A Day in the Life of Bogus Pharmaceuticals (Skit)

National Archives:  Performing an EPA inspection (ca 1974)

The following information is abstracted from our reprint, The Play's the Thing This article originally appeared in The Essence of Training, Part II:  The Play's the Thing in BioPharm Magazine in June 1998, with permission to reprint given by Advanstar Communications.

A Day in the Life of Bogus Pharmaceuticals

Permission is granted to download, photocopy, and use up to 25 copies of this skit in a training class within your own organization.  It is prohibited, however, to transmit, reprint, or distribute the skit for commercial sale or during a nonprofit or commercial course or conference.  Please ensure that the copyright statement below appears prominently displayed at the bottom of each page.


In training classes, use skits to illustrate key points, get your audience involved, and initiate discussion and thinking.  Provide guidance, advice, and recommendations in response to questions or guide the discussion toward points you want to make.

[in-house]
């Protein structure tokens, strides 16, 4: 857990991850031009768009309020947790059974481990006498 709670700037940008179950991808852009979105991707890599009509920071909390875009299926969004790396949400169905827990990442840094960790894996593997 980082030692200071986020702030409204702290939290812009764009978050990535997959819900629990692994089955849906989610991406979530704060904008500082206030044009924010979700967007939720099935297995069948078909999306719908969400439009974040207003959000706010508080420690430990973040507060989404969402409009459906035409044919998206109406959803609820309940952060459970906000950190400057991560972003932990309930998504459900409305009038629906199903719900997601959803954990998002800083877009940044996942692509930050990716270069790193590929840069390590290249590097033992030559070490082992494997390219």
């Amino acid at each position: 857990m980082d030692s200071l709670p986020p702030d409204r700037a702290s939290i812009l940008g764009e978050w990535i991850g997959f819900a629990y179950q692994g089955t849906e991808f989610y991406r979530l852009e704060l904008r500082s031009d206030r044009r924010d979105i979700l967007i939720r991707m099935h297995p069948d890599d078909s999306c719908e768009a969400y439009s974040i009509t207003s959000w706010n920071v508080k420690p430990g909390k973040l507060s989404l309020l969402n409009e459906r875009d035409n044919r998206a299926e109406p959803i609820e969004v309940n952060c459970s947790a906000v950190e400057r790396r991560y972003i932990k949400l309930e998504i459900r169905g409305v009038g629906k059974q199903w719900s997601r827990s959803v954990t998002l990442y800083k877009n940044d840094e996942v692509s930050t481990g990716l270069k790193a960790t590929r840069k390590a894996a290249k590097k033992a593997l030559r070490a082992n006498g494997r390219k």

To make training programs participatory and interesting, prepare or bring copies of a skit, and ask for volunteers to read the different parts aloud.  Either ask the “actors” to come up to the front of the room or allow them to read their parts where they are sitting.  After the skit is read, ask questions related to the main topic.  In other words, get a discussion going.  Depending on class size, ask people to get into smaller groups to discuss the questions and then ask for answers from the whole class.

This skit can be used in GMP, change control, and/or preapproval or prelicensing inspection preparation classes.  Any similarities to real or fictional characters, companies, or events are unintentional.  Even though the skit is lighthearted, it is based in reality.  Finally, don’t forget to have fun.  Training should be an enjoyable experience.

Skit:  A Day in the Life of Bogus Pharmaceuticals
by Barbara Immel, Immel Resources LLC, Petaluma, California